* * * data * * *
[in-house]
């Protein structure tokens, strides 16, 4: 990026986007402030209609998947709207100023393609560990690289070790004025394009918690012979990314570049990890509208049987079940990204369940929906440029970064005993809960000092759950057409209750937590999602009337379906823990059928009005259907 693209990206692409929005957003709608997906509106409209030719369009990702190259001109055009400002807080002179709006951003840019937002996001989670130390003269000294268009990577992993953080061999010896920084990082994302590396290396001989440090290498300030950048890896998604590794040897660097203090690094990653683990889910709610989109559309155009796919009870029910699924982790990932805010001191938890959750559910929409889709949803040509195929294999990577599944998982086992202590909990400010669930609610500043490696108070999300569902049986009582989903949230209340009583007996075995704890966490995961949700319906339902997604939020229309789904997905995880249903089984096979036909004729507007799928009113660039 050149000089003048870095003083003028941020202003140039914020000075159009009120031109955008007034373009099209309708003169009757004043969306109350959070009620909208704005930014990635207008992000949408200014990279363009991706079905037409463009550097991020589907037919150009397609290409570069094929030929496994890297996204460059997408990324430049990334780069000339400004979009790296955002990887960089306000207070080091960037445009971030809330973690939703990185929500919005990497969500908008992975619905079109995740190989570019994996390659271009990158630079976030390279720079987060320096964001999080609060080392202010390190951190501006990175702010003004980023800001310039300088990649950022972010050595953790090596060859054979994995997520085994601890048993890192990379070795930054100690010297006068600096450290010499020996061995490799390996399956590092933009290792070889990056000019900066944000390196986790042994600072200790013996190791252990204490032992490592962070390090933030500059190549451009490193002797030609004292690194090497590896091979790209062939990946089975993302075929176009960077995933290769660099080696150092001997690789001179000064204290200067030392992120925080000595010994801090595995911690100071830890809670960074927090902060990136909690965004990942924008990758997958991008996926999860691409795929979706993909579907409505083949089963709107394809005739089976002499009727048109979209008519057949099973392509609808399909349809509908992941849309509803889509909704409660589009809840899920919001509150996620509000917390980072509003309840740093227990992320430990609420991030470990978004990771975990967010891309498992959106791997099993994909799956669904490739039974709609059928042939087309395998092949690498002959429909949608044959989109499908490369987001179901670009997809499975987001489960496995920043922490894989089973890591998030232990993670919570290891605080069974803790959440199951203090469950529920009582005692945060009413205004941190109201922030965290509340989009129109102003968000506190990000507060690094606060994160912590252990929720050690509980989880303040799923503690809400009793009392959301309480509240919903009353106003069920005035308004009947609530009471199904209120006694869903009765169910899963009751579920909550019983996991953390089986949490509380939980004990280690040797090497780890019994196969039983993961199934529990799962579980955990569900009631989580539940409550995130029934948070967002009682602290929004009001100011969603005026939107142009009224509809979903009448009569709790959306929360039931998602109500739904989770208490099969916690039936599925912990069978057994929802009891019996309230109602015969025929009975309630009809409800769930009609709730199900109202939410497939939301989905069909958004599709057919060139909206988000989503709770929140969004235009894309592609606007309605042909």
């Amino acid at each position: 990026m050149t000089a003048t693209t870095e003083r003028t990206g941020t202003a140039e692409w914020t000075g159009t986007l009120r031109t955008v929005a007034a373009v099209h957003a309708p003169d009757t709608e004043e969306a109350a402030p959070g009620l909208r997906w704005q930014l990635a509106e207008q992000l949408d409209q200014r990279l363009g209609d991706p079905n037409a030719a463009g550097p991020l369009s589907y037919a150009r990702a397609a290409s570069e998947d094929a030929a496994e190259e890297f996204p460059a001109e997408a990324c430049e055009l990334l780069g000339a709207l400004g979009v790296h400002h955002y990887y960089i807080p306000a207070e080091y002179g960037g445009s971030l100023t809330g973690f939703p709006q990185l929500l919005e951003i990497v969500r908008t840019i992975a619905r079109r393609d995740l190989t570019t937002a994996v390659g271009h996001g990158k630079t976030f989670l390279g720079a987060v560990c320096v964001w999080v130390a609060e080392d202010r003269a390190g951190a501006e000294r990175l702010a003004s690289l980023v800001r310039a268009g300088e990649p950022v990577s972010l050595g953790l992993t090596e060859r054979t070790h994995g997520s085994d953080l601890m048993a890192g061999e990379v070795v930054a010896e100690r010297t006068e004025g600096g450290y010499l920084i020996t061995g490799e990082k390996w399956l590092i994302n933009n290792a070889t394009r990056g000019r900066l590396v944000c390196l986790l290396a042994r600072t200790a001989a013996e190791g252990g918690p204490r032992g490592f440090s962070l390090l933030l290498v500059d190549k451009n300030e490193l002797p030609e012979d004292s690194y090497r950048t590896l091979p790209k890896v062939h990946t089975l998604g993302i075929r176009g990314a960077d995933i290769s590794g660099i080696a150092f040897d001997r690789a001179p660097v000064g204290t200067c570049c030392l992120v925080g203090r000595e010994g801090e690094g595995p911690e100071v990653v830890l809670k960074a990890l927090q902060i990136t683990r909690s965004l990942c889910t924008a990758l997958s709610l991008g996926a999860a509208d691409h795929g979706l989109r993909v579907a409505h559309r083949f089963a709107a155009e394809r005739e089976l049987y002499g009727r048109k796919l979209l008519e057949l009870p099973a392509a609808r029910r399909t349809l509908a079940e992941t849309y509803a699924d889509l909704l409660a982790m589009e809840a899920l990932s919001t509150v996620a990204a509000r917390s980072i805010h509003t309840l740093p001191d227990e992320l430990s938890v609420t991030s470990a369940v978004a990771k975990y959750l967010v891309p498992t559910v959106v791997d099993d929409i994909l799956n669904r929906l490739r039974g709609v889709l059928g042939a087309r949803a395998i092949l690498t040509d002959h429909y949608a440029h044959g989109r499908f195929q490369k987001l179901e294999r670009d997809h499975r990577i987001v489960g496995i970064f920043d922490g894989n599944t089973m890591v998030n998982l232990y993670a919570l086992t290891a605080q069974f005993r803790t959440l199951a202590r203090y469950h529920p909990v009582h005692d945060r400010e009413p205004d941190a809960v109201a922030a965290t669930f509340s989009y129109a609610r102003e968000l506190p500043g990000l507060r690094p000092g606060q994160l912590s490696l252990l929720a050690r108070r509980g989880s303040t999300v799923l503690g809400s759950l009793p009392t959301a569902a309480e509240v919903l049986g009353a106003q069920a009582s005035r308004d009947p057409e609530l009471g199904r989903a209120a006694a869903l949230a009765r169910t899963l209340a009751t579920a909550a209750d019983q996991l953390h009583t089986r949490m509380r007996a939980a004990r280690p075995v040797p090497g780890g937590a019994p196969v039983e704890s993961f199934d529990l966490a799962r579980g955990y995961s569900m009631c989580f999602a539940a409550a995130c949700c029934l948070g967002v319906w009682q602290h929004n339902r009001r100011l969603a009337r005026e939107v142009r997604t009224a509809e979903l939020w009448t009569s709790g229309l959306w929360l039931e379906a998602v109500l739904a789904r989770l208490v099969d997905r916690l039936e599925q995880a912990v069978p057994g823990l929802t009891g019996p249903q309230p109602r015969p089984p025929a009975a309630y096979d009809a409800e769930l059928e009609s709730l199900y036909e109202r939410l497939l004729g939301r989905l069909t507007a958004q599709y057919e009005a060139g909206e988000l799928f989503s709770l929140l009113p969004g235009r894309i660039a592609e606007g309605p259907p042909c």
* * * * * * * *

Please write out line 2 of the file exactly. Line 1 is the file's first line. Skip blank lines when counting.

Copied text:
């Protein structure tokens, strides 16, 4: 990026986007402030209609998947709207100023393609560990690289070790004025394009918690012979990314570049990890509208049987079940990204369940929906440029970064005993809960000092759950057409209750937590999602009337379906823990059928009005259907 693209990206692409929005957003709608997906509106409209030719369009990702190259001109055009400002807080002179709006951003840019937002996001989670130390003269000294268009990577992993953080061999010896920084990082994302590396290396001989440090290498300030950048890896998604590794040897660097203090690094990653683990889910709610989109559309155009796919009870029910699924982790990932805010001191938890959750559910929409889709949803040509195929294999990577599944998982086992202590909990400010669930609610500043490696108070999300569902049986009582989903949230209340009583007996075995704890966490995961949700319906339902997604939020229309789904997905995880249903089984096979036909004729507007799928009113660039 050149000089003048870095003083003028941020202003140039914020000075159009009120031109955008007034373009099209309708003169009757004043969306109350959070009620909208704005930014990635207008992000949408200014990279363009991706079905037409463009550097991020589907037919150009397609290409570069094929030929496994890297996204460059997408990324430049990334780069000339400004979009790296955002990887960089306000207070080091960037445009971030809330973690939703990185929500919005990497969500908008992975619905079109995740190989570019994996390659271009990158630079976030390279720079987060320096964001999080609060080392202010390190951190501006990175702010003004980023800001310039300088990649950022972010050595953790090596060859054979994995997520085994601890048993890192990379070795930054100690010297006068600096450290010499020996061995490799390996399956590092933009290792070889990056000019900066944000390196986790042994600072200790013996190791252990204490032992490592962070390090933030500059190549451009490193002797030609004292690194090497590896091979790209062939990946089975993302075929176009960077995933290769660099080696150092001997690789001179000064204290200067030392992120925080000595010994801090595995911690100071830890809670960074927090902060990136909690965004990942924008990758997958991008996926999860691409795929979706993909579907409505083949089963709107394809005739089976002499009727048109979209008519057949099973392509609808399909349809509908992941849309509803889509909704409660589009809840899920919001509150996620509000917390980072509003309840740093227990992320430990609420991030470990978004990771975990967010891309498992959106791997099993994909799956669904490739039974709609059928042939087309395998092949690498002959429909949608044959989109499908490369987001179901670009997809499975987001489960496995920043922490894989089973890591998030232990993670919570290891605080069974803790959440199951203090469950529920009582005692945060009413205004941190109201922030965290509340989009129109102003968000506190990000507060690094606060994160912590252990929720050690509980989880303040799923503690809400009793009392959301309480509240919903009353106003069920005035308004009947609530009471199904209120006694869903009765169910899963009751579920909550019983996991953390089986949490509380939980004990280690040797090497780890019994196969039983993961199934529990799962579980955990569900009631989580539940409550995130029934948070967002009682602290929004009001100011969603005026939107142009009224509809979903009448009569709790959306929360039931998602109500739904989770208490099969916690039936599925912990069978057994929802009891019996309230109602015969025929009975309630009809409800769930009609709730199900109202939410497939939301989905069909958004599709057919060139909206988000989503709770929140969004235009894309592609606007309605042909």